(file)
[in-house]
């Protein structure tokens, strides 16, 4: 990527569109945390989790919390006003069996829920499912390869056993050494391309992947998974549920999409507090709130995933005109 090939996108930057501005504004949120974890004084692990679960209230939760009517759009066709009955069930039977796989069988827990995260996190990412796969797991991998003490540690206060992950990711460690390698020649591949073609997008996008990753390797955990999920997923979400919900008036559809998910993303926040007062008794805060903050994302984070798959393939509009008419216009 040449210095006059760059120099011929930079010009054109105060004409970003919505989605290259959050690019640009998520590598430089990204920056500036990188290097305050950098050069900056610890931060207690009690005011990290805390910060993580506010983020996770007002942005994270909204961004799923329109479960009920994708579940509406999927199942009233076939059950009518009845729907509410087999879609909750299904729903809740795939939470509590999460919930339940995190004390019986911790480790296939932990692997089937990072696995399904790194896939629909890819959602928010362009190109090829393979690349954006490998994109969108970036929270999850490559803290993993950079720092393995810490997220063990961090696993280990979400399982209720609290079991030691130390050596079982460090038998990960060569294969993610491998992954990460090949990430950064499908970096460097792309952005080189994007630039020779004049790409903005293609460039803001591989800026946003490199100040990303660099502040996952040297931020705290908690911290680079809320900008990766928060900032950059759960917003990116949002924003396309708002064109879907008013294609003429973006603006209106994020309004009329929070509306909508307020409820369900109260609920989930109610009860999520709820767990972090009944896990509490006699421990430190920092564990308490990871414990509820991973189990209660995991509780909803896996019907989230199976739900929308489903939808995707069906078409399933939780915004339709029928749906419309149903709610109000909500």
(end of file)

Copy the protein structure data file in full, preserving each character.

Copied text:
[in-house]
């Protein structure tokens, strides 16, 4: 990527569109945390989790919390006003069996829920499912390869056993050494391309992947998974549920999409507090709130995933005109 090939996108930057501005504004949120974890004084692990679960209230939760009517759009066709009955069930039977796989069988827990995260996190990412796969797991991998003490540690206060992950990711460690390698020649591949073609997008996008990753390797955990999920997923979400919900008036559809998910993303926040007062008794805060903050994302984070798959393939509009008419216009 040449210095006059760059120099011929930079010009054109105060004409970003919505989605290259959050690019640009998520590598430089990204920056500036990188290097305050950098050069900056610890931060207690009690005011990290805390910060993580506010983020996770007002942005994270909204961004799923329109479960009920994708579940509406999927199942009233076939059950009518009845729907509410087999879609909750299904729903809740795939939470509590999460919930339940995190004390019986911790480790296939932990692997089937990072696995399904790194896939629909890819959602928010362009190109090829393979690349954006490998994109969108970036929270999850490559803290993993950079720092393995810490997220063990961090696993280990979400399982209720609290079991030691130390050596079982460090038998990960060569294969993610491998992954990460090949990430950064499908970096460097792309952005080189994007630039020779004049790409903005293609460039803001591989800026946003490199100040990303660099502040996952040297931020705290908690911290680079809320900008990766928060900032950059759960917003990116949002924003396309708002064109879907008013294609003429973006603006209106994020309004009329929070509306909508307020409820369900109260609920989930109610009860999520709820767990972090009944896990509490006699421990430190920092564990308490990871414990509820991973189990209660995991509780909803896996019907989230199976739900929308489903939808995707069906078409399933939780915004339709029928749906419309149903709610109000909500």